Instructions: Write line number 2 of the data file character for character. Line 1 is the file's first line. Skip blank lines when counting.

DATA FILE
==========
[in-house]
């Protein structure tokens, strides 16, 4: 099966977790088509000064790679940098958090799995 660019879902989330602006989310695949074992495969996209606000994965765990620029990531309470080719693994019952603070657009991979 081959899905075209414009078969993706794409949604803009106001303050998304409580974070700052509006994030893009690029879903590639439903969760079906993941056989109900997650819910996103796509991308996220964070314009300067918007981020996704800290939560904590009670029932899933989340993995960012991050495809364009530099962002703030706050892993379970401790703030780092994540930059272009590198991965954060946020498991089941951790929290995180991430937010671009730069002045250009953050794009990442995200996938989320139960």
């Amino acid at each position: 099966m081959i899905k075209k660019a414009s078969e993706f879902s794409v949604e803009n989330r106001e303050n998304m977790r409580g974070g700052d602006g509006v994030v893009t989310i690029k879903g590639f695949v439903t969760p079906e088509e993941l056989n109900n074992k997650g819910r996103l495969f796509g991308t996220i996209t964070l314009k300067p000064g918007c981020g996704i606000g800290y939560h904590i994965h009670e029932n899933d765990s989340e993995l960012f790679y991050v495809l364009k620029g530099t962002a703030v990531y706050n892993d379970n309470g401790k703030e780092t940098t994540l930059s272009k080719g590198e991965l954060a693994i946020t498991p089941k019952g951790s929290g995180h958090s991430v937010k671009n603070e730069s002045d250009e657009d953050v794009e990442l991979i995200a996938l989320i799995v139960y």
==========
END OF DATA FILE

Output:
């Protein structure tokens, strides 16, 4: 099966977790088509000064790679940098958090799995 660019879902989330602006989310695949074992495969996209606000994965765990620029990531309470080719693994019952603070657009991979 081959899905075209414009078969993706794409949604803009106001303050998304409580974070700052509006994030893009690029879903590639439903969760079906993941056989109900997650819910996103796509991308996220964070314009300067918007981020996704800290939560904590009670029932899933989340993995960012991050495809364009530099962002703030706050892993379970401790703030780092994540930059272009590198991965954060946020498991089941951790929290995180991430937010671009730069002045250009953050794009990442995200996938989320139960």